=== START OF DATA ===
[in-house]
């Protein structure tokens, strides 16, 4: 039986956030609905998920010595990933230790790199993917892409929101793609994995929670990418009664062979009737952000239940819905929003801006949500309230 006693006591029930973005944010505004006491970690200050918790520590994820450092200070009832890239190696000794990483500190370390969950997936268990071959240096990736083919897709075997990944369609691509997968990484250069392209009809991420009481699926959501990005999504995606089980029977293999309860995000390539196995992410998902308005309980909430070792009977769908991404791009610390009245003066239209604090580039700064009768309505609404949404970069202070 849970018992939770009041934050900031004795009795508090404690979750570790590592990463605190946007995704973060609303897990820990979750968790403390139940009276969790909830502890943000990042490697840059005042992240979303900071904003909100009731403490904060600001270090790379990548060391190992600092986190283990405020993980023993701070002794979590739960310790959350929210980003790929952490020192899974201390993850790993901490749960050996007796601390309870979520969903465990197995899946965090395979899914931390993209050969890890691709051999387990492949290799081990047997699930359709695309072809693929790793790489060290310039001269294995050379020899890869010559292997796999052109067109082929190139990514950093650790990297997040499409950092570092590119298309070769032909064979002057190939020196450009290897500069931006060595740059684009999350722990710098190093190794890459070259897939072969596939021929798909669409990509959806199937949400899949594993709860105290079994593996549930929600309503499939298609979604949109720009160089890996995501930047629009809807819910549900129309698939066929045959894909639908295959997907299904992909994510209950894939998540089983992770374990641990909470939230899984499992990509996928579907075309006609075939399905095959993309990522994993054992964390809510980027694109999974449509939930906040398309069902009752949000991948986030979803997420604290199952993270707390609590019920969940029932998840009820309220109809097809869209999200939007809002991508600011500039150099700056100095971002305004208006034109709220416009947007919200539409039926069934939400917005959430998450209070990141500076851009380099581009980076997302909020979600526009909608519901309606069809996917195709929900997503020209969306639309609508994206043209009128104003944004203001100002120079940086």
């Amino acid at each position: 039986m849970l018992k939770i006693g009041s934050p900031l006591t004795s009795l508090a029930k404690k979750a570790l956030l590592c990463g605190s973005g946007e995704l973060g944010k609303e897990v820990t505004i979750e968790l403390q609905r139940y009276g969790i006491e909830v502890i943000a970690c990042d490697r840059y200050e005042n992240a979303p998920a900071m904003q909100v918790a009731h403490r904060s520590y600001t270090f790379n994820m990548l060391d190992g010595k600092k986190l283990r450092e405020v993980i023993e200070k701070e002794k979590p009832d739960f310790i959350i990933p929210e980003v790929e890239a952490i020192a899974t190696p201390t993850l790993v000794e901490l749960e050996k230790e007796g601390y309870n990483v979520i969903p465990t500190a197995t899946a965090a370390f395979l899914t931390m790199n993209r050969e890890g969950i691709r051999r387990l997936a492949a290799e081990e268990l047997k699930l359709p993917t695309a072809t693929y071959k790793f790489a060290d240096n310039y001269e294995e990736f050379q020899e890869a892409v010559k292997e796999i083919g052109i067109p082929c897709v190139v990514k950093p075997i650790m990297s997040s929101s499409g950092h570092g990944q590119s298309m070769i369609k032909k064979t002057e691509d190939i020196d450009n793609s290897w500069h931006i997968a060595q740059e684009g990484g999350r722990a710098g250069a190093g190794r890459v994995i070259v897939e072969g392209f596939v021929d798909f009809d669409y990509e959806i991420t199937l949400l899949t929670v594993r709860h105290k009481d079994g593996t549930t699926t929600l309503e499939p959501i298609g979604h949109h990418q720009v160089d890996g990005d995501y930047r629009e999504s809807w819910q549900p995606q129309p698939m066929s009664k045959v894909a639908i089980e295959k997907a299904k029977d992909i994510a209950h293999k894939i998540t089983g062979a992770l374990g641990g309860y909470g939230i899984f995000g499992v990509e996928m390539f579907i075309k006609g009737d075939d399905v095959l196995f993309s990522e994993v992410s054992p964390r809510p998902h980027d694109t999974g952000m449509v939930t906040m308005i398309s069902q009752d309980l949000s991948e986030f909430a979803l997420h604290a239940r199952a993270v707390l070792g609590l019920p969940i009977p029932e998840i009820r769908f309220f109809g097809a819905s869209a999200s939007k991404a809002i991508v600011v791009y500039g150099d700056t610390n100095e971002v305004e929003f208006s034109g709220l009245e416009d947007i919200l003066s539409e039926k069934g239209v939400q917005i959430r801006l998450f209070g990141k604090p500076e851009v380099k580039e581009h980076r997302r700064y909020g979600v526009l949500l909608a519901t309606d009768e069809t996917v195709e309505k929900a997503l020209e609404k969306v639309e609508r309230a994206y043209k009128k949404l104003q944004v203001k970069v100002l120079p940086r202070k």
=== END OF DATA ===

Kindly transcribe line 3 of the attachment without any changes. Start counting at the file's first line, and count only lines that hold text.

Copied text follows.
């Amino acid at each position: 039986m849970l018992k939770i006693g009041s934050p900031l006591t004795s009795l508090a029930k404690k979750a570790l956030l590592c990463g605190s973005g946007e995704l973060g944010k609303e897990v820990t505004i979750e968790l403390q609905r139940y009276g969790i006491e909830v502890i943000a970690c990042d490697r840059y200050e005042n992240a979303p998920a900071m904003q909100v918790a009731h403490r904060s520590y600001t270090f790379n994820m990548l060391d190992g010595k600092k986190l283990r450092e405020v993980i023993e200070k701070e002794k979590p009832d739960f310790i959350i990933p929210e980003v790929e890239a952490i020192a899974t190696p201390t993850l790993v000794e901490l749960e050996k230790e007796g601390y309870n990483v979520i969903p465990t500190a197995t899946a965090a370390f395979l899914t931390m790199n993209r050969e890890g969950i691709r051999r387990l997936a492949a290799e081990e268990l047997k699930l359709p993917t695309a072809t693929y071959k790793f790489a060290d240096n310039y001269e294995e990736f050379q020899e890869a892409v010559k292997e796999i083919g052109i067109p082929c897709v190139v990514k950093p075997i650790m990297s997040s929101s499409g950092h570092g990944q590119s298309m070769i369609k032909k064979t002057e691509d190939i020196d450009n793609s290897w500069h931006i997968a060595q740059e684009g990484g999350r722990a710098g250069a190093g190794r890459v994995i070259v897939e072969g392209f596939v021929d798909f009809d669409y990509e959806i991420t199937l949400l899949t929670v594993r709860h105290k009481d079994g593996t549930t699926t929600l309503e499939p959501i298609g979604h949109h990418q720009v160089d890996g990005d995501y930047r629009e999504s809807w819910q549900p995606q129309p698939m066929s009664k045959v894909a639908i089980e295959k997907a299904k029977d992909i994510a209950h293999k894939i998540t089983g062979a992770l374990g641990g309860y909470g939230i899984f995000g499992v990509e996928m390539f579907i075309k006609g009737d075939d399905v095959l196995f993309s990522e994993v992410s054992p964390r809510p998902h980027d694109t999974g952000m449509v939930t906040m308005i398309s069902q009752d309980l949000s991948e986030f909430a979803l997420h604290a239940r199952a993270v707390l070792g609590l019920p969940i009977p029932e998840i009820r769908f309220f109809g097809a819905s869209a999200s939007k991404a809002i991508v600011v791009y500039g150099d700056t610390n100095e971002v305004e929003f208006s034109g709220l009245e416009d947007i919200l003066s539409e039926k069934g239209v939400q917005i959430r801006l998450f209070g990141k604090p500076e851009v380099k580039e581009h980076r997302r700064y909020g979600v526009l949500l909608a519901t309606d009768e069809t996917v195709e309505k929900a997503l020209e609404k969306v639309e609508r309230a994206y043209k009128k949404l104003q944004v203001k970069v100002l120079p940086r202070k």